This story closely parallels a similar experience which befell St. Bernard of Clairvaux, who resembles Anuruddha in his strength of will. One day, as a young monk, Bernard came to an inn and asked for lodgings for the night. He was offered a bench in the public room, as there was no other place available. The innkeeper’s daughter had fallen in love with that handsome young Cistercian monk and went to him during the night. He, however, turned to the wall, drew his cape up and said to her, “If you are looking for a place to sleep, there is room enough!” This total disinterest in her person sobered her and she slinked away ashamed. Like Anuruddha, he too had mastered the situation, not through arguments, but simply through the strength of his purity.
Once the court carpenter, Pañcakaṅga by name, invited venerable Anuruddha for an alms meal. From other texts we know that Pañcakaṅga was a person well versed in the Dhamma and devoted to its practice. So, after the meal, he asked a rather subtle question from the venerable Anuruddha. He said that some monks had advised him to practise the “measureless liberation of mind,” and others recommended the “exalted liberation of mind.” He wanted to know whether these two are different or the same.
Anuruddha replied that these two meditations are different. The “measureless liberation of mind”  is the cultivation of loving kindness, compassion, altruistic joy and equanimity. But the “exalted liberation of mind”  is the meditative practice of widening the inner perception from a limited extent to a vast ocean-like extent.
After giving this instruction to Pañcakaṅga, Anuruddha spoke of a class of deities, the Radiant Gods,  and said that although they all belong to the same order of celestial beings, there are differences among them in their radiance, which may be limited or measureless, pure or not quite pure. He explained that these divergences are due to the different quality of the meditation that had caused their rebirth in that world. On being questioned by a monk, Anuruddha confirmed that his intimate knowledge about these deities derived from his own experience, saying that he had previously lived with them and conversed with them (MN 127).
There is yet another scene in which Anuruddha figures. Once the Buddha was sitting in the open, surrounded by many monks whom he was teaching. On the occasion he asked the venerable Anuruddha whether they all were contented in leading the ascetic life. When Anuruddha confirmed this, the Buddha praised such contentment and said:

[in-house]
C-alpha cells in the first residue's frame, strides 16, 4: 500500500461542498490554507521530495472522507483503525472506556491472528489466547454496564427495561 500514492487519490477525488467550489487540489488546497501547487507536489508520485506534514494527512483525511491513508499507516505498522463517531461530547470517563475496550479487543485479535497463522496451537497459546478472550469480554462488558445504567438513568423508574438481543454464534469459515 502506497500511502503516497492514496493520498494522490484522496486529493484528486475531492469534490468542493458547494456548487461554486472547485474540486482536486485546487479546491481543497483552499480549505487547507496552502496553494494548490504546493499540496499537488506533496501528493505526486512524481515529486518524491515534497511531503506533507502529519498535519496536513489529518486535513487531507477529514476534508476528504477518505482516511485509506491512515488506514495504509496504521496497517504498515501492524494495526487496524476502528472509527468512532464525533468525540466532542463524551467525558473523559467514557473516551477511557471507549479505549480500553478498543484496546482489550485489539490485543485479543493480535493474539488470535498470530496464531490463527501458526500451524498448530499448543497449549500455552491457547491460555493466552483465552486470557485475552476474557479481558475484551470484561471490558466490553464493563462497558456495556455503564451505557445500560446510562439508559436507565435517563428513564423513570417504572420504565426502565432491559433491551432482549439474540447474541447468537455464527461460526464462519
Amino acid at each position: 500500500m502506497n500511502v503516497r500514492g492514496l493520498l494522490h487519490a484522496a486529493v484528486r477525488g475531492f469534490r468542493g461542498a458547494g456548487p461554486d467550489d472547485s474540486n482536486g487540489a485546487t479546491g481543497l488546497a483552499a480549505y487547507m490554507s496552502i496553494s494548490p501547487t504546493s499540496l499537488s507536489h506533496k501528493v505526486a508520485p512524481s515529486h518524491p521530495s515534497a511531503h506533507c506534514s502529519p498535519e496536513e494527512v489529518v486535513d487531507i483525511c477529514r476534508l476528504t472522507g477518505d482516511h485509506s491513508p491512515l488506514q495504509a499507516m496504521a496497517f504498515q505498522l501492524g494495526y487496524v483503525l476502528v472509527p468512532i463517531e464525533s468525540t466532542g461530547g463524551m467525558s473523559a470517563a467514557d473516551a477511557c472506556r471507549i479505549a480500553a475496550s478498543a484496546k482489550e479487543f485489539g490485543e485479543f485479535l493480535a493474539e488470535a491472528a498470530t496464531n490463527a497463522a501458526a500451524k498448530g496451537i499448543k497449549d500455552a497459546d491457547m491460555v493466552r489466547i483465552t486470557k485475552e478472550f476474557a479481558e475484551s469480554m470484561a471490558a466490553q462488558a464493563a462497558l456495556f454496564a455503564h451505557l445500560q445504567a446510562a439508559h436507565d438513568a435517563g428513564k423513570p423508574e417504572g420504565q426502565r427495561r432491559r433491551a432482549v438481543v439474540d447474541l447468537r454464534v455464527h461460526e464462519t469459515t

Those who have left the home life while still young, becoming monks in the prime of their life, did not do so fearing punishment by kings, nor being motivated by loss of property, by debts, worries or poverty. Rather, they took to the ascetic life out of their faith in the Dhamma and inspired by the goal of liberation. What should such a one do? If he has not yet gained the peace and happiness of the meditative absorptions or something higher, then he should strive to get rid of the five mental hindrances and other defilements of the mind so that he may achieve the bliss of meditation or a peace that is still higher.
In concluding his discourse, the Buddha said that when he declares the attainment and future destiny of disciples who have died, he does so to inspire others to emulate their example. These words of the Blessed One gave much contentment and joy to the venerable Anuruddha (MN 68).
Once one of the Brahma gods conceived the idea that no ascetic would be able to penetrate to the heights of the Brahma-world. When the Buddha perceived in his mind the thoughts of that deity, he appeared before him in a blaze of light. Four of his great disciples—the venerables Mahā Moggallāna, Mahā Kassapa, Mahā Kappina and Anuruddha—considered at that time where the Blessed One might then be dwelling, and with their divine eyes they saw him seated in the Brahma-world. Then, by their supernormal power, they too appeared in that heavenly world and sat down at a respectful distance from the Buddha. Seeing this, the deity was cured of his pride and acknowledged the superior power of the Buddha and his disciples (SN 6:5).